Cheap Eats 2007: Minh’s

The long, thin wisp of beard gives owner Anh Nguyen the slightly mystical air of a healer. He’s not, but the cooking at his tastefully appointed Vietnamese gem on the ground floor of a Clarendon office building does have restorative properties.

Anyone tired of the goopy saucing and banal flavors of too many Asian restaurants will exult in the care that goes into such dishes as a plate of spiced short ribs still pink in the center, a sizzling skillet of catfish perfumed with dill, and skewers of char-crossed pork sided with vermicelli noodles and piles of mint and cilantro. If you were limited to pork—a bubbling cauldron of peppery caramel pork, say, or a deeply flavorful dish of grilled-pork vermicelli available either southern-style (the hunks of meat on the skewer) or northern (doused in fish sauce)—you would leave content.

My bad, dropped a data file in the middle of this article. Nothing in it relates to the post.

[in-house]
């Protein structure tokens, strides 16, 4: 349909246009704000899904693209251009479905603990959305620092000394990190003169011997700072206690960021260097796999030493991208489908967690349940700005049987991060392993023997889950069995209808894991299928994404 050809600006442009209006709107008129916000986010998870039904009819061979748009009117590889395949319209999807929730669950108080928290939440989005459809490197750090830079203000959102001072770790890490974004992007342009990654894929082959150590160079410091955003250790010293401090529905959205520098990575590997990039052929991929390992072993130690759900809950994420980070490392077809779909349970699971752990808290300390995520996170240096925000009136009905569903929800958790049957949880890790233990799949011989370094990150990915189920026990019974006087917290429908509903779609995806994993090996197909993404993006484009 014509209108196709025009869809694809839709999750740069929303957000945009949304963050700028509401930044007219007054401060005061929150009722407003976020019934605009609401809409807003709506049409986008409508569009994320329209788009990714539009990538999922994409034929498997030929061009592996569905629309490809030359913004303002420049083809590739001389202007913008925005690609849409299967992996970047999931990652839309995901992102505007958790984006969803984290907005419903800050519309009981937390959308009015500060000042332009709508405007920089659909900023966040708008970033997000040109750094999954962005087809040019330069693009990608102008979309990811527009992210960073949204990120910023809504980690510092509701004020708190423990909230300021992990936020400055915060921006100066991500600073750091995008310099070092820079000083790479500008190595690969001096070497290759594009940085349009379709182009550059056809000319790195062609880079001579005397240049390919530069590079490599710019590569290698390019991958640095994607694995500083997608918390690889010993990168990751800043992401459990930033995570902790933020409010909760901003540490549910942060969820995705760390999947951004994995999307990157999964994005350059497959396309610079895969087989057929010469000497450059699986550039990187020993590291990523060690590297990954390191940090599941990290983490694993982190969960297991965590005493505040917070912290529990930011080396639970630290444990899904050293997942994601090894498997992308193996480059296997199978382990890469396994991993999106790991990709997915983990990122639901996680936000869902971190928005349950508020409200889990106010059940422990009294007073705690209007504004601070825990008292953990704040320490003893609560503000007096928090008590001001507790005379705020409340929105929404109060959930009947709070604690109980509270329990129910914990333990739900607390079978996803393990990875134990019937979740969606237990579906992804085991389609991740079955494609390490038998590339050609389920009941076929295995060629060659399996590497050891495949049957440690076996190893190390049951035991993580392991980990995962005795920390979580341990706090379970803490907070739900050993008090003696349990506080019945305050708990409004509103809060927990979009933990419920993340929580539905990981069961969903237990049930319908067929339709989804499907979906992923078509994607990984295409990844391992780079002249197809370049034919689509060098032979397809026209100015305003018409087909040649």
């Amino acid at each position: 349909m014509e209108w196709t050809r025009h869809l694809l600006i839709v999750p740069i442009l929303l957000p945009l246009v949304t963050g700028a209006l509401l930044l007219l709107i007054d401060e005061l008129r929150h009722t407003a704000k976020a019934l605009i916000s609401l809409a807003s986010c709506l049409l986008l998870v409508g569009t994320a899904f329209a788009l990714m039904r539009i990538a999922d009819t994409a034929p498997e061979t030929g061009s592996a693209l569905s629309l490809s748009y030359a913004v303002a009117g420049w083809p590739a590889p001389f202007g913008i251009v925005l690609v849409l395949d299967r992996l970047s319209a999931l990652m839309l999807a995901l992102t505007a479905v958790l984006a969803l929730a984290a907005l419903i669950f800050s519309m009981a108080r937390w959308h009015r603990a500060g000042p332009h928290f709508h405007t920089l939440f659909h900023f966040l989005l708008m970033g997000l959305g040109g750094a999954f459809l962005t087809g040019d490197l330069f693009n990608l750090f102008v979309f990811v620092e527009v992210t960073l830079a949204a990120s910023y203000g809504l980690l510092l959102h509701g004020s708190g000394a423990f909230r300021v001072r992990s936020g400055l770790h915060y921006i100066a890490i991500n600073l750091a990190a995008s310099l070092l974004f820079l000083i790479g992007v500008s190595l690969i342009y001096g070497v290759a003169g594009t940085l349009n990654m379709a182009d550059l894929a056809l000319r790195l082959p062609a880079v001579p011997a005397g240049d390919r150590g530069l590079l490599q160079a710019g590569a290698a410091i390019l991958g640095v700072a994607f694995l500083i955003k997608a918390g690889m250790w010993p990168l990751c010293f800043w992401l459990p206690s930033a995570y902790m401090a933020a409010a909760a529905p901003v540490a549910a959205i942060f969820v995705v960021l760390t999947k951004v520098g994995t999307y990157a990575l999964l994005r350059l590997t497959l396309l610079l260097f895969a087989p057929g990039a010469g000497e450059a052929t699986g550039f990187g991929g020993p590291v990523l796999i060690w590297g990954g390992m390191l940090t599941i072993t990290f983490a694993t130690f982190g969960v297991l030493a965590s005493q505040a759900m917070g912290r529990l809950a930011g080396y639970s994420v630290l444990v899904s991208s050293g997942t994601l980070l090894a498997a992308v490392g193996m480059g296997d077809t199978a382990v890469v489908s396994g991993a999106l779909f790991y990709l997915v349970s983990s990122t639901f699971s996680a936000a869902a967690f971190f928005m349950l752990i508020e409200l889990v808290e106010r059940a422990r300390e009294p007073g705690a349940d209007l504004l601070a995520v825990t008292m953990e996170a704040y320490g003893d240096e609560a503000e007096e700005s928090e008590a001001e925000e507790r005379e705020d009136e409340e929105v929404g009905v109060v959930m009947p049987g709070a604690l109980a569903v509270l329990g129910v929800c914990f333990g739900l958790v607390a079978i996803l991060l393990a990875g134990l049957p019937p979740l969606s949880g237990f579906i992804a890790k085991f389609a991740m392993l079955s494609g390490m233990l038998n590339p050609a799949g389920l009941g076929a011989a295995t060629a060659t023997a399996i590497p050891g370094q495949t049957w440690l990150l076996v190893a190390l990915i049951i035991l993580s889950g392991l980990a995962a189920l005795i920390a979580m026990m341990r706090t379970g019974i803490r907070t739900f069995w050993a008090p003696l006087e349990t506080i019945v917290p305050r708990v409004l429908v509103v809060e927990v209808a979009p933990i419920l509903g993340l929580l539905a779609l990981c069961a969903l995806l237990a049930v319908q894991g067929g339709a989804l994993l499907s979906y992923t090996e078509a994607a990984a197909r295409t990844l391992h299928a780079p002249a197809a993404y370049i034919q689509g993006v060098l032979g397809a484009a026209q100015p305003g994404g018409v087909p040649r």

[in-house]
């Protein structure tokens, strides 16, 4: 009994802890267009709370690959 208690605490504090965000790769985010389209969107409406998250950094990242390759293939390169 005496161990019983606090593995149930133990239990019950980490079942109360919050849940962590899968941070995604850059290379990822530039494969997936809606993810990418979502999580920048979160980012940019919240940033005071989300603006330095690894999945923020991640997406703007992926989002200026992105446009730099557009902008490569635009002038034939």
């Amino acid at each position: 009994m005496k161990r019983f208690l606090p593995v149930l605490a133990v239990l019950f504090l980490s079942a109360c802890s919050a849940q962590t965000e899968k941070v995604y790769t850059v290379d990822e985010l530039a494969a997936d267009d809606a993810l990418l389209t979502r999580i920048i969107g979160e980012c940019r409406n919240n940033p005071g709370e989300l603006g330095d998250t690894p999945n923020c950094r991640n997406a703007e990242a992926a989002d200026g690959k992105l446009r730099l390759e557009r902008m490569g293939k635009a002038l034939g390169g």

There are upmarket touches seldom found in Eden Center restaurants—the Shaky Beef comes with marinated filet mignon, not ground chuck, and a thick pork chop stars in a dish of lemongrass pork—but the kitchen doesn’t dumb things down: The flavors are always vivid, clean, and fragrant.

Even desserts are full of rewards, from a cup of sweet black rice capped with salty cream to a plate of fried bananas in rum, flamed tableside. “Here comes your candle,” the waiters like to josh. Minh’s burns bright.

Open daily for lunch and dinner.

Ann Limpert
Executive Food Editor/Critic

Ann Limpert joined Washingtonian in late 2003. She was previously an editorial assistant at Entertainment Weekly and a cook in New York restaurant kitchens, and she is a graduate of the Institute of Culinary Education. She lives in Logan Circle.